“The only thing comparable to it I can think of would be an original Shakespeare manuscript,” Paul Needham, head of Sotheby’s books and manuscripts department, told the Times.
Mr. Needham said the voluminous corrections and changes — many of them lengthy — throughout the manuscript were clues to Twain’s creative process. “What you see is his attempt to move away from pure literary writing to dialect writing,” he said.
Changing the First Sentence
The manuscript shows that Twain changed the opening lines of “Huckleberry Finn” three times. Twain first wrote, “You will not know about me,” which he then changed to, “You do not know about me,” before arriving at the final version: “You don’t know about me without you have read a book by the name of ‘The Adventures of Tom Sawyer’; but that ain’t no matter.”
The manuscript was discovered in a trunk in a Los Angeles attic. The trunk belonged to James Fraser Gluck, a Buffalo lawyer and book collector who was a friend of Twain. The manuscript may have been located at a Buffalo library.
William H. Loos, curator of books at the Buffalo library, said yesterday that the discovery might be described as nothing more or less than the resurfacing “of an overdue book.” He said he suspects Mr. Gluck, a major benefactor of the library who was instrumental in persuading Twain to donate the Huck Finn manuscript, borrowed half of the manuscript and forgot to return it.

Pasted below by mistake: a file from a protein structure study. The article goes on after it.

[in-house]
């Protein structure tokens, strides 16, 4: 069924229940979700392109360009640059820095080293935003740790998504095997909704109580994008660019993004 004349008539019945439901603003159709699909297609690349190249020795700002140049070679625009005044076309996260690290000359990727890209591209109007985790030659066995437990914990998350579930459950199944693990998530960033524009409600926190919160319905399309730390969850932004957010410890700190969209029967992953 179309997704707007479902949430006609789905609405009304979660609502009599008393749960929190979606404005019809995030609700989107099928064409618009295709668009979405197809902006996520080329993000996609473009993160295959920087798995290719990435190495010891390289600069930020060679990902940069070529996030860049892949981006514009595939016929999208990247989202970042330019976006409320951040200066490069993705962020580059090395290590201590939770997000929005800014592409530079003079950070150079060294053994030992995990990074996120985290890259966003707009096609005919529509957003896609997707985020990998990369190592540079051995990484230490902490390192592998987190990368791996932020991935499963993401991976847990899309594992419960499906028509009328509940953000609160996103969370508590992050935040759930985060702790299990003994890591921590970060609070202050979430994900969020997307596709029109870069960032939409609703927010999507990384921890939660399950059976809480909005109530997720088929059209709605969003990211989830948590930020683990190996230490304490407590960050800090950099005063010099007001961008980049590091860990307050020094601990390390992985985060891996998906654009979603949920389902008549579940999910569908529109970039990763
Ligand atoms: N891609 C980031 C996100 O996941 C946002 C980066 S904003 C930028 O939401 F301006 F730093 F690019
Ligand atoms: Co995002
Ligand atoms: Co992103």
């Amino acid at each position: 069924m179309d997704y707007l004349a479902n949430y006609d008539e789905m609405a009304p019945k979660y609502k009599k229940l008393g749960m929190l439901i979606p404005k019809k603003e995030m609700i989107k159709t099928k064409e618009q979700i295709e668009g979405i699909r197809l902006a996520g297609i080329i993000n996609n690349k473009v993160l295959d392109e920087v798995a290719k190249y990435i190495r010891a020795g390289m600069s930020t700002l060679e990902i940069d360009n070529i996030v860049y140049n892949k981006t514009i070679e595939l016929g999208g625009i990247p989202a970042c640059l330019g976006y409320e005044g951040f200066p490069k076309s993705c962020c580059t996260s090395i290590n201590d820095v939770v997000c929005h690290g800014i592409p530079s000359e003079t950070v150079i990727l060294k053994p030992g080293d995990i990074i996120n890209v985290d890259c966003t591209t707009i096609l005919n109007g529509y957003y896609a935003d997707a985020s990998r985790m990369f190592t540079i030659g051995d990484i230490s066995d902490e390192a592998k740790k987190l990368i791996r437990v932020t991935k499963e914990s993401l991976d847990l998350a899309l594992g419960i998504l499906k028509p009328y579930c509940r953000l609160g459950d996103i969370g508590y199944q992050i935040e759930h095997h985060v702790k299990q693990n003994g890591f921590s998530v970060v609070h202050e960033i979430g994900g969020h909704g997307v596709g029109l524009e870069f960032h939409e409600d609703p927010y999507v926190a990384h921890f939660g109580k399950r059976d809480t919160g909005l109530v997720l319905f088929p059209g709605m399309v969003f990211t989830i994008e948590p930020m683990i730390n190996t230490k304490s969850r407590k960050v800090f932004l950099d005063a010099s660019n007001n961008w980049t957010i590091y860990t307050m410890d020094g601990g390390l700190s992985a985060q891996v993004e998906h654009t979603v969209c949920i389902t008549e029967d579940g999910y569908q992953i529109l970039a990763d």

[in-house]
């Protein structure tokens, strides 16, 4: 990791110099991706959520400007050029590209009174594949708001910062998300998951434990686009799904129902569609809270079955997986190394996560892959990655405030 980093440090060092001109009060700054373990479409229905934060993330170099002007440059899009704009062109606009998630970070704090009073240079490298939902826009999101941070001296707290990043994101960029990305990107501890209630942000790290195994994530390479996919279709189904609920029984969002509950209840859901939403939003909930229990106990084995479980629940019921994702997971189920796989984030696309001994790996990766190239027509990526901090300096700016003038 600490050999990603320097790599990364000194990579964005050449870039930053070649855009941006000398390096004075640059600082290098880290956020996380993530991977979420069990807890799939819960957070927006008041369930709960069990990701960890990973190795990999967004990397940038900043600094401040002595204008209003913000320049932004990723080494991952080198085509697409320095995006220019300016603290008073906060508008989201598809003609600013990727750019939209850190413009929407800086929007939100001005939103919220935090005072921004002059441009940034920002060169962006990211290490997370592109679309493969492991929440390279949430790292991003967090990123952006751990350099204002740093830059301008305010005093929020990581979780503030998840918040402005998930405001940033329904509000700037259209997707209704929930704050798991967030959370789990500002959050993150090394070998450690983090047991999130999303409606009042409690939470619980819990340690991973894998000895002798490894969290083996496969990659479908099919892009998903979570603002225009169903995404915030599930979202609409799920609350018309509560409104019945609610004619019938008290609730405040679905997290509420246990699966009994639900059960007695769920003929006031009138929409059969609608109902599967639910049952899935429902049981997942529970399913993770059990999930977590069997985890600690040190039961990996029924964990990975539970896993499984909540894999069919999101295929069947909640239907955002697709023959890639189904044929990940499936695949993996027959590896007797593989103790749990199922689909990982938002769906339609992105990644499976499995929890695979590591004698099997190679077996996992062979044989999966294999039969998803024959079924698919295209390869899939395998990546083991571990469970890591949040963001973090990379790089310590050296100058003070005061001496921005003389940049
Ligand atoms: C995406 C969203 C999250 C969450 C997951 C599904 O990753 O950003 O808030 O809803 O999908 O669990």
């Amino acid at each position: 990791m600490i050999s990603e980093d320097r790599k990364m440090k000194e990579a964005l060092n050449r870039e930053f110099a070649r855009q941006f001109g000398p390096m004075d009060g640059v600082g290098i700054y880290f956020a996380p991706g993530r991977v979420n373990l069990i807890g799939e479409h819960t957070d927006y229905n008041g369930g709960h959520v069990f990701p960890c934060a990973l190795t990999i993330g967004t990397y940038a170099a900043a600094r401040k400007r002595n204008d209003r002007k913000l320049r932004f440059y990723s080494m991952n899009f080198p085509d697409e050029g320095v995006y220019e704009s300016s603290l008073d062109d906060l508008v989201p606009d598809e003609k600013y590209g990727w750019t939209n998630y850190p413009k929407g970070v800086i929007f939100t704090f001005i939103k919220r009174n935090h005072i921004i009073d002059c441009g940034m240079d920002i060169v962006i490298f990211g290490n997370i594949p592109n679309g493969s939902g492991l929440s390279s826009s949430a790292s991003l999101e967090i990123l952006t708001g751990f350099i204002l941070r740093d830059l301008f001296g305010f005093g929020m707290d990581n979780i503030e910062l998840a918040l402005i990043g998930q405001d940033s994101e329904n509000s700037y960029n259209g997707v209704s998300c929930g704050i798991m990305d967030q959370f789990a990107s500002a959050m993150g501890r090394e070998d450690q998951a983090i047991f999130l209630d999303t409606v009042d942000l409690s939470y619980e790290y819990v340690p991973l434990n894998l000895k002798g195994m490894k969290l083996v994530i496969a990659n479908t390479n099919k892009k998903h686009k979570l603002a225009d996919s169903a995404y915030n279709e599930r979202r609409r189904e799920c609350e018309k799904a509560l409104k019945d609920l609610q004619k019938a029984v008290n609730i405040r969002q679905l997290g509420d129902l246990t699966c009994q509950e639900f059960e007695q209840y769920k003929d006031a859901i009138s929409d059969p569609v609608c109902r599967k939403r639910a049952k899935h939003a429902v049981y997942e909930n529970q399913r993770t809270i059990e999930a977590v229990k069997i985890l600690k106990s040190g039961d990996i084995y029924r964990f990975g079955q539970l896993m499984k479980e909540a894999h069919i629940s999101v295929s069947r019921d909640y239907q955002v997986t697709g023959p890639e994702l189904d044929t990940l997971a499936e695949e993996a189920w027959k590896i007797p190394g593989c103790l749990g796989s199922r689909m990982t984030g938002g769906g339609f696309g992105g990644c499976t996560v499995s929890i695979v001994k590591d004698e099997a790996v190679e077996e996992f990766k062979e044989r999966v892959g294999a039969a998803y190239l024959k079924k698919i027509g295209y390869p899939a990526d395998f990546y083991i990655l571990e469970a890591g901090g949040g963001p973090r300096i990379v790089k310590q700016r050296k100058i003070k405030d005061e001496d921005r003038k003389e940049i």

“Mr. Gluck must have taken that part of the manuscript home with him, presumably to read, and possibly forgot he had it,” said Mr. Loos. “He died very unexpectedly and tragically at the age of 45 in 1897, 10 years after the manuscript had been presented to the library. Because there was no title page on it, just a pile of handwritten documents, it was probably simply swept up when his estate was settled, put in these trunks and nobody has looked at them all these years. We greatly honor the memory of James Fraser Gluck, the single most generous benefactor of this library. If he forgot to return this overdue book, we are prepared to forgive him.”
It’s a handwritten manuscript. Twain was one of the first authors to work on a typewriter, but apparently not at the time he was writing Huck Finn.
(Via Will Shetterly – thanks!)